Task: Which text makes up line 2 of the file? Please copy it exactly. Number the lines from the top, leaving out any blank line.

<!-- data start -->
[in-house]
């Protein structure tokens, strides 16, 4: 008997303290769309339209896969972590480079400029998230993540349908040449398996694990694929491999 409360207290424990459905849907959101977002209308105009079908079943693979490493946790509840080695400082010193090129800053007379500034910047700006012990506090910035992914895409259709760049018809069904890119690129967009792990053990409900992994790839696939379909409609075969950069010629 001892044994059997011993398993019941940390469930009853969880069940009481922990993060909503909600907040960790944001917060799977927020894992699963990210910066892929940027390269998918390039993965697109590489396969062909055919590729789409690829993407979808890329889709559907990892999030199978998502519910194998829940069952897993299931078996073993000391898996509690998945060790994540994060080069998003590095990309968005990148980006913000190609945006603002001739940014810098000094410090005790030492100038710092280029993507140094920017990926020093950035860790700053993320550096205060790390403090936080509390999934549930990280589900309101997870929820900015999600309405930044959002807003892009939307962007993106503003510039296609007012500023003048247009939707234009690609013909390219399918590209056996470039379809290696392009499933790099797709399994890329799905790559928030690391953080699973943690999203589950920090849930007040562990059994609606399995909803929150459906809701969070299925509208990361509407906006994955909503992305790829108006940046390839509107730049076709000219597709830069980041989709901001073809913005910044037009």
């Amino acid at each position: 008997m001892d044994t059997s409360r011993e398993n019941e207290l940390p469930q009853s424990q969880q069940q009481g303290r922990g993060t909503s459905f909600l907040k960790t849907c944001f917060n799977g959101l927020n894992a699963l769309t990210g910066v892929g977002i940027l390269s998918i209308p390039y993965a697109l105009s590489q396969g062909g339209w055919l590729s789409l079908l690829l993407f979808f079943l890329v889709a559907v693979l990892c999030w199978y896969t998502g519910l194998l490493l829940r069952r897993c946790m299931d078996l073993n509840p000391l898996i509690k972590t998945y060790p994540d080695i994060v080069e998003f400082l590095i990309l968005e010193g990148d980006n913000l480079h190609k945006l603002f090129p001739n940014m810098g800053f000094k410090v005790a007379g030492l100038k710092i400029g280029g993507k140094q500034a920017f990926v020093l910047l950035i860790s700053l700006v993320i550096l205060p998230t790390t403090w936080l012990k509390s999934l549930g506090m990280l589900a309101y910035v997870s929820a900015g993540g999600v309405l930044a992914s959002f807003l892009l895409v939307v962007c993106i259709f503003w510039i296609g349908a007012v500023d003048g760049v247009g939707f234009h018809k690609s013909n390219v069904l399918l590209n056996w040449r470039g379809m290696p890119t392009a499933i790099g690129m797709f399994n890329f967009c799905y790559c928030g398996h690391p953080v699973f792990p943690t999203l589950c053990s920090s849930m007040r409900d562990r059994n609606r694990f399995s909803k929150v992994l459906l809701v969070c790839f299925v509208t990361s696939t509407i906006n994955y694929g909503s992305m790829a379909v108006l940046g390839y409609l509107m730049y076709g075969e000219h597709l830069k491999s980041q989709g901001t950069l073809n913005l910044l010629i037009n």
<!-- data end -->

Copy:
């Protein structure tokens, strides 16, 4: 008997303290769309339209896969972590480079400029998230993540349908040449398996694990694929491999 409360207290424990459905849907959101977002209308105009079908079943693979490493946790509840080695400082010193090129800053007379500034910047700006012990506090910035992914895409259709760049018809069904890119690129967009792990053990409900992994790839696939379909409609075969950069010629 001892044994059997011993398993019941940390469930009853969880069940009481922990993060909503909600907040960790944001917060799977927020894992699963990210910066892929940027390269998918390039993965697109590489396969062909055919590729789409690829993407979808890329889709559907990892999030199978998502519910194998829940069952897993299931078996073993000391898996509690998945060790994540994060080069998003590095990309968005990148980006913000190609945006603002001739940014810098000094410090005790030492100038710092280029993507140094920017990926020093950035860790700053993320550096205060790390403090936080509390999934549930990280589900309101997870929820900015999600309405930044959002807003892009939307962007993106503003510039296609007012500023003048247009939707234009690609013909390219399918590209056996470039379809290696392009499933790099797709399994890329799905790559928030690391953080699973943690999203589950920090849930007040562990059994609606399995909803929150459906809701969070299925509208990361509407906006994955909503992305790829108006940046390839509107730049076709000219597709830069980041989709901001073809913005910044037009």